Venus sits brightly in the night sky. In a few hours, it will be visible over the skies of home. As the faintest outline of Mt. Vesuvius begins to appear in the first hint of sunrise, I wonder if Venus was watching from above almost 2000 years ago when dawn came for the last time for the inhabitants of Pompeii. Lights glitter like stars up the side of the mountain and the immense breadth of time and distance looms over the tiny piece of eternity we hold for a few moments on this planet.
As I’ve watched more of the driving in Naples, I now see it as an improvised dance that has its own beauty and efficiency. The movements of the individuals often seem chaotic but there is an order and flow to it that actually works pretty well in how it all comes together. No one seems to get too worked-up over the injustice of rudeness or disobedience of laws (one might wonder what the laws are).
Everyone just goes with it. If there is an opening, you take it. If someone moves too slowly, you pass them. If you come to an intersection with no signs or lights (which seems like most of them), you work your way into it and somehow find a path through. If you are backing up onto two lanes of busy traffic, you just edge your way in and make your own space. If someone finally gets out of your way, you cheer them on with “Bravo!” (This self-talk is to help me in preparation for driving our rental car out of Rome later today).
A Trip Back in Time
Our last full day in the Naples area centered on a visit to the area around Mt. Vesuvius, beginning with Pompeii. Giuseppe returned to cart us around and greeted us warmly as we exited the building into the explosion of life that is Napoli. Driving to Pompeii, I peppered Giuseppe with questions about the Italian language. He was patient with the questions and enthusiastic about his language and culture. I am far from commanding even workable Italian but the words and patterns are beginning to emerge.
Pompeii is a 165 acre museum of incredibly well-preserved ruins. In 79 AD, Mt. Vesuvius erupted (Pompeii is literally at the foot of it on its eastern side). The shocked population watch as it spewed massive amounts of ash and mountainside into the air. A day later, all of that ash and poisonous gas came down upon the city, burying it (under about 20 feet off debris) and creating a couple of miles of new shoreline – Pompeii originally sat on the edge of the sea. The ash preserved the city underneath and Pompeii disappeared until rediscovered in the late 17th Century. The population of the city was around 20,000 when Mt. Vesuvius buried it.
I was fascinated by the story and the city – the central forum area, the commerce, the various altars for both Roman gods and the emperor, the basilica (a place for oration and argument). However, it was the tour of the home of a wealthy business owner that struck me as most profound. The house was large with many living spaces and numerous remaining elements of its opulence. The walls were painted with frescoes depicting the various industries its owner was involved in: agriculture, weapons making, perfumes, even laundry services to the elite of the community who felt that a urin-based cleaning process was below their status.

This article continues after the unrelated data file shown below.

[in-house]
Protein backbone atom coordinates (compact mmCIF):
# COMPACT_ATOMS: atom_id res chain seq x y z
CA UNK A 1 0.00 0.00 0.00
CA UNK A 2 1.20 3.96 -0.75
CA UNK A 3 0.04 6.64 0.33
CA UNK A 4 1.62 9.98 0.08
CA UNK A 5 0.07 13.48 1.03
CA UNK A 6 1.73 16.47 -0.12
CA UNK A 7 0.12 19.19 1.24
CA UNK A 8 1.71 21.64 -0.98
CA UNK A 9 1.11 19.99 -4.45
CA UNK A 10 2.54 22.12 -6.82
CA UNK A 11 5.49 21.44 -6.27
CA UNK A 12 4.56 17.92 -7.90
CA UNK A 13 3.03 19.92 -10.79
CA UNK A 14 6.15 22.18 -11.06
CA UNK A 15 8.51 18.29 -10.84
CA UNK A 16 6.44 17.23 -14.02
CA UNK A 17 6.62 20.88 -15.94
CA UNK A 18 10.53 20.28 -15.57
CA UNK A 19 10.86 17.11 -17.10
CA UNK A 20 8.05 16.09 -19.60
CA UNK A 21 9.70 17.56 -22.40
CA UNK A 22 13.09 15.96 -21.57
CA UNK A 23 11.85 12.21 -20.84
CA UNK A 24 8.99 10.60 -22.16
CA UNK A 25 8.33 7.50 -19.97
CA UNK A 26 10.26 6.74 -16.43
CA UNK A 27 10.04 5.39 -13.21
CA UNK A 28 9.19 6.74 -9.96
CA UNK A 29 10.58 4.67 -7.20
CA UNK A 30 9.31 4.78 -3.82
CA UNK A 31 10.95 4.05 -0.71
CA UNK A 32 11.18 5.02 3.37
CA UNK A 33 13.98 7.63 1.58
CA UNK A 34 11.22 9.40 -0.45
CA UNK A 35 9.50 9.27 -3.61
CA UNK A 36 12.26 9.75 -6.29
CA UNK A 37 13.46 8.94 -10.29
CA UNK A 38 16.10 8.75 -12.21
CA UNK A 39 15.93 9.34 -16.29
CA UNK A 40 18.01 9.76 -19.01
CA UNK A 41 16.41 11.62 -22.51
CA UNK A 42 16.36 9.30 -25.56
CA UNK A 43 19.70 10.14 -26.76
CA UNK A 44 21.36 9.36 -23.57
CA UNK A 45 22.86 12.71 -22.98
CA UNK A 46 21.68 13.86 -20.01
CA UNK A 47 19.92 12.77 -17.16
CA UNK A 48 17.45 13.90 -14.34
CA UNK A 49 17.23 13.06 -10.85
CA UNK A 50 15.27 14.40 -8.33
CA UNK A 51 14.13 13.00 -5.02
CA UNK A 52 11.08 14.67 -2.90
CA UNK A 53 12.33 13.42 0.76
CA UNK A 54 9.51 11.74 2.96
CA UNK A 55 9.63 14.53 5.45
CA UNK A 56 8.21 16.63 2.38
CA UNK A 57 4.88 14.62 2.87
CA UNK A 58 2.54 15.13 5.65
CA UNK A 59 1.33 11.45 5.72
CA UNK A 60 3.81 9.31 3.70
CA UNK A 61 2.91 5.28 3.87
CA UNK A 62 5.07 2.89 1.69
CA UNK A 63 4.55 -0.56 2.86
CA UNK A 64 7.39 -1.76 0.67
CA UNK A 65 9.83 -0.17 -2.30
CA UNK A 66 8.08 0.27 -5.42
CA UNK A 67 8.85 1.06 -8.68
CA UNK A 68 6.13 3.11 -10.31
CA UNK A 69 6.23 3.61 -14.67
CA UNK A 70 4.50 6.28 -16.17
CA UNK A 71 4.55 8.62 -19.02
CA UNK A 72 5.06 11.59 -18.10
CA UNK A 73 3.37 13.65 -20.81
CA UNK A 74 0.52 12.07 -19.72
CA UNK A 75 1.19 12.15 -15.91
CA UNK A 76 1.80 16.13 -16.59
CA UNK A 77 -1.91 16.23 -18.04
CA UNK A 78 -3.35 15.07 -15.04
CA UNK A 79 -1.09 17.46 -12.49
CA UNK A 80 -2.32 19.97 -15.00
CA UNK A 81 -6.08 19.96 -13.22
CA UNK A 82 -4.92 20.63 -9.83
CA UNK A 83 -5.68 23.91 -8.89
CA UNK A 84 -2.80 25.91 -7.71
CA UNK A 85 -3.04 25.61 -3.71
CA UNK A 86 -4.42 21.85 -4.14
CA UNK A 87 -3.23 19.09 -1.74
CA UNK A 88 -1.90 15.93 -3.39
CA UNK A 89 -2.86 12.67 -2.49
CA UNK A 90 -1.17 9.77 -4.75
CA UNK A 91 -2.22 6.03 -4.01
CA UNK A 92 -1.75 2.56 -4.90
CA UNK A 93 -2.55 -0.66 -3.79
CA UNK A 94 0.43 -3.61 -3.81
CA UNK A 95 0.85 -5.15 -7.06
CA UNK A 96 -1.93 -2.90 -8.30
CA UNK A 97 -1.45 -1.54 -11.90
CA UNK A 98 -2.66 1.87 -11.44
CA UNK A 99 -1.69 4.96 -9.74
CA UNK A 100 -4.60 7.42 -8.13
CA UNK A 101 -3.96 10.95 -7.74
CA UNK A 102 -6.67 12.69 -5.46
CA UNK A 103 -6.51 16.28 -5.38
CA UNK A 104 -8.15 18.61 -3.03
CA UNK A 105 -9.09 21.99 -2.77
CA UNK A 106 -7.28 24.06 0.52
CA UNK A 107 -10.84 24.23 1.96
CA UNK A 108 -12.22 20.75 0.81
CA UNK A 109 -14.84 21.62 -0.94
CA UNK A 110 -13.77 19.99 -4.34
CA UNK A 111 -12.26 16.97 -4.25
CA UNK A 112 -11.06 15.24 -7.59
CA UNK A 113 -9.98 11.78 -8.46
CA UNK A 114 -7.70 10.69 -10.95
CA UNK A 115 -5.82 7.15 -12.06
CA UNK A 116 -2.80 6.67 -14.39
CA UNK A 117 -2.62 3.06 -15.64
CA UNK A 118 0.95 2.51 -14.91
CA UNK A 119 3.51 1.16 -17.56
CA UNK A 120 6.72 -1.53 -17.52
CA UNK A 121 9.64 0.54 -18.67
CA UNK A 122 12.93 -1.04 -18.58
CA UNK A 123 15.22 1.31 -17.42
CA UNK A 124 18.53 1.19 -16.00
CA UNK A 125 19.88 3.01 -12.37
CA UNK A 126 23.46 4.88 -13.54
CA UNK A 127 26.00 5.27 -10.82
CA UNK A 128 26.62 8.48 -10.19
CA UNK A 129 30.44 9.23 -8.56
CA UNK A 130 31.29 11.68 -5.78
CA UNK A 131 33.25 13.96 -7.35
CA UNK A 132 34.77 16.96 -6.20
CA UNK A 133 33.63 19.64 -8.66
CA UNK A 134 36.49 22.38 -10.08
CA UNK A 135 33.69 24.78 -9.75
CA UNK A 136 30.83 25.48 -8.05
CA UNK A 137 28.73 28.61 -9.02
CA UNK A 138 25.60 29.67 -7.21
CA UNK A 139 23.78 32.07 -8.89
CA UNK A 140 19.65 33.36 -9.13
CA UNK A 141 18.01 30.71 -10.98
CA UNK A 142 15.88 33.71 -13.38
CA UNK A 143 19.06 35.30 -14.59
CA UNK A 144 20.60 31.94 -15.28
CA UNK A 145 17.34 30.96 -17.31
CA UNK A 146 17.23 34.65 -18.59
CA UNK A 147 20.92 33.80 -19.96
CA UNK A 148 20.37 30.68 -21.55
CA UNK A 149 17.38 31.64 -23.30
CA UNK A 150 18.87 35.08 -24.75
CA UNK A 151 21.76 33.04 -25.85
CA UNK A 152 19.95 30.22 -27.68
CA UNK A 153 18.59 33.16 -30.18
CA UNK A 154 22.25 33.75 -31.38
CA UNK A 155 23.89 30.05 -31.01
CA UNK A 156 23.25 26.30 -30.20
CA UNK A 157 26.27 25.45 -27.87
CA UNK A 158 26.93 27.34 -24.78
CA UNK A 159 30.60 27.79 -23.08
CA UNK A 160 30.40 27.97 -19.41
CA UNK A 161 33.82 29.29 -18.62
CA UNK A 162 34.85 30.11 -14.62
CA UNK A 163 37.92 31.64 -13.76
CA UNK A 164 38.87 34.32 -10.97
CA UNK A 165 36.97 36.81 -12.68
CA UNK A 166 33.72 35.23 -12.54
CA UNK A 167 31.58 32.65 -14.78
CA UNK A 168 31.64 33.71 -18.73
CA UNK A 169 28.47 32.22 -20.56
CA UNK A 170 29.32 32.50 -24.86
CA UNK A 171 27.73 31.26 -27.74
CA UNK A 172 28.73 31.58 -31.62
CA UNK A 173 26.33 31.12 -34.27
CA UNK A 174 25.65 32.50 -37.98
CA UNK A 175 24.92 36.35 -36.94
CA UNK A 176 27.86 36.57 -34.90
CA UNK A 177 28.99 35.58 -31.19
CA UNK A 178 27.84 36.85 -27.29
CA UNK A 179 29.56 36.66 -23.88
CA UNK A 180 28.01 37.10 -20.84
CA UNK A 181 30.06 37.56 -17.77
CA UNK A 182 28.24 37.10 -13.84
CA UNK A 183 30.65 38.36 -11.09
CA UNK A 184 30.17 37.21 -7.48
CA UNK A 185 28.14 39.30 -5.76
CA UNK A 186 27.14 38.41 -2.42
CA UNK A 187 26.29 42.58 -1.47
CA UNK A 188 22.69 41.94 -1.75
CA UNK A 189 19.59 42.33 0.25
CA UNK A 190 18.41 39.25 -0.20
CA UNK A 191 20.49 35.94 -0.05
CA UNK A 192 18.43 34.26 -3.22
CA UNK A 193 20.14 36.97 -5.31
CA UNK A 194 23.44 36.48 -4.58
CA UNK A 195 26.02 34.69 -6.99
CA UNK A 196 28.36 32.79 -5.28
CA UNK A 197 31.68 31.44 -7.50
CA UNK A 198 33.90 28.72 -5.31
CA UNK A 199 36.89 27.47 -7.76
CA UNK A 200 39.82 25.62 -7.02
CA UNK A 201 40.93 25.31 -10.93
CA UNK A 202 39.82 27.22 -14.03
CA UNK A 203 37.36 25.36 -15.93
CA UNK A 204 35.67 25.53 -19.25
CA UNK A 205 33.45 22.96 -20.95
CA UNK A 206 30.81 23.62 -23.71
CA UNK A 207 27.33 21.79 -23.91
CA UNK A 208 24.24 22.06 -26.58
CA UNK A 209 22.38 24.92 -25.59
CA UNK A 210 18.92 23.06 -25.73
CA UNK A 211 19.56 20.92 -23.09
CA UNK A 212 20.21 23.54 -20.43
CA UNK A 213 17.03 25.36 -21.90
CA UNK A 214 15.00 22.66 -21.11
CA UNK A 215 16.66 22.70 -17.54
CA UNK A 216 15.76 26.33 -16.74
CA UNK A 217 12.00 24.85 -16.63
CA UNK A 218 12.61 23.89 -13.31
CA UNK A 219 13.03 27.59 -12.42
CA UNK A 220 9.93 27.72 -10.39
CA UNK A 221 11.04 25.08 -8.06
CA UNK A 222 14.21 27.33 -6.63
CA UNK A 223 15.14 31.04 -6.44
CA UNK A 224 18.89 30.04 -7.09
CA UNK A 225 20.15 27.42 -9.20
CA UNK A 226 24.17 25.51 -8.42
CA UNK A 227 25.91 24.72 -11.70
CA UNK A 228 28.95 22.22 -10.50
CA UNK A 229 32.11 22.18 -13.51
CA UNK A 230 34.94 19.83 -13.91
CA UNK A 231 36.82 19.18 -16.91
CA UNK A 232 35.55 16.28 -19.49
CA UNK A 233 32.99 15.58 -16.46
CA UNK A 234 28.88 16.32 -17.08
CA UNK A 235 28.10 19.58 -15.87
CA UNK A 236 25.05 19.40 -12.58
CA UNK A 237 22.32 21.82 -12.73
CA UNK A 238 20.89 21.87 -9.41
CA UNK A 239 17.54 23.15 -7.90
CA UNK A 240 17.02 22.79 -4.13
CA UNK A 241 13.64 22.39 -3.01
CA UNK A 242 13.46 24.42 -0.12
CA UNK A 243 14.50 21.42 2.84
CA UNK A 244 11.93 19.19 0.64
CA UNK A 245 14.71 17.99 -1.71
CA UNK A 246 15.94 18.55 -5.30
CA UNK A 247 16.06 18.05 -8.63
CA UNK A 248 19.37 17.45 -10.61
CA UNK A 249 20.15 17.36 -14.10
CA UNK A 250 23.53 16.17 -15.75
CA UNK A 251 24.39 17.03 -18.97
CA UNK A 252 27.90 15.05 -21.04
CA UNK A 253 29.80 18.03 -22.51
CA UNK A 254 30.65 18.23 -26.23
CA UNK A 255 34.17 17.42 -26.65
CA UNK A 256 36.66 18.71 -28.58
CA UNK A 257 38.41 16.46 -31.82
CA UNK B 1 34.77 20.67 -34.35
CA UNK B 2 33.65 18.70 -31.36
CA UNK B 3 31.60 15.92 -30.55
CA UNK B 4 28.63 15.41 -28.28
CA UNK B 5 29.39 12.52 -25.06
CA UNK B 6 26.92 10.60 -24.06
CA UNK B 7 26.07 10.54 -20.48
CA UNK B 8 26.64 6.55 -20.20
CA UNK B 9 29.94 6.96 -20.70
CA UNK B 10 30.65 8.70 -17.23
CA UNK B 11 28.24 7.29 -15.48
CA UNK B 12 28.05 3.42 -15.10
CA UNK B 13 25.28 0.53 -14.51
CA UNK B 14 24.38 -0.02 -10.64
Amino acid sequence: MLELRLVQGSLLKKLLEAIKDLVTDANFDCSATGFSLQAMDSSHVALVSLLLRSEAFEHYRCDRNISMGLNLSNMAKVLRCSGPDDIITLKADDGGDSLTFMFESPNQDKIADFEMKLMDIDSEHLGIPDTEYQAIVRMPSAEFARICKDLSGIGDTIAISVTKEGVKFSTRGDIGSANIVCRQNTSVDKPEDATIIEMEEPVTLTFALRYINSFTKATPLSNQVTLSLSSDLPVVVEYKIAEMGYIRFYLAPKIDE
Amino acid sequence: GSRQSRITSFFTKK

The merchant was clearly industrious. However, everything about the house was built to impress. For the second time since arriving, our tour guide pointed out that there were no Rolex’s or Ferrari’s to use to demonstrate wealth or status. Most of the house was one big advertisement for the wealth and power of this merchant – all accumulated on the backs of slaves. A reminder that the quest for more, the cries of “look at me,” and the vanities of status have been a real thing from the beginning.
Our Pompeii experience was made exceptional because of our tour guide, Emanuela. Within about 2 hours, she took us through the high points, walked us across history, and explained the importance of this ongoing excavation. Her insights made a dead city come alive. At one point, she took us to an area that held plaster casts of people who were entombed in their final positions – including a man on his knees, covering his nose and mouth in an effort to not inhale the toxic fumes. Powerful.
Lunch was spent at the Cantina del Vesuvio, a winery near the base of Mt. Vesuvius. The no-sulfites approach to winemaking is hard to argue against and we appreciated varieties from grapes completely foreign to us. This was the first time we really noticed other Americans but everyone pretty much kept to themselves. Talk with folks from New York and Chicago was cordial but my sense was that no one came to Naples to chum around with strangers from home.
Giuseppe treated us to an afternoon cafe and we bid him farewell. Alla prossima! Until next time Giuseppe.
Walking around our corner of Napoli, I realized that everything had become familiar. What was disoriented chaos a few nights ago was now clear as I recognized streets, piazzas, fountains, and restaurants. We strolled through our neighborhood with new eyes, now able to take it in patiently and at our own pace. Looking up Via Romana, I knew where it led and what I would find. At least to a point.
We took the time to attend Mass at Our Lady, Undoer of Knots and, though we could not understand the words completely, we could participate in the celebration fully. Considering the many people and experiences over our days in Naples, I’m reminded that there are many threads connecting us and most of the barriers we create between each other are born of ignorance and lack of effort. Departing from Naples, I feel less of a tourist than when I arrived. Giuseppe told me I was on my way to becoming a real Napolitano…well, perhaps an adopted one.
Today, we head back to Rome to get our rental car and journey into Tuscany. Thank you Napoli. I now know you a little better but more importantly, I begin to understand you.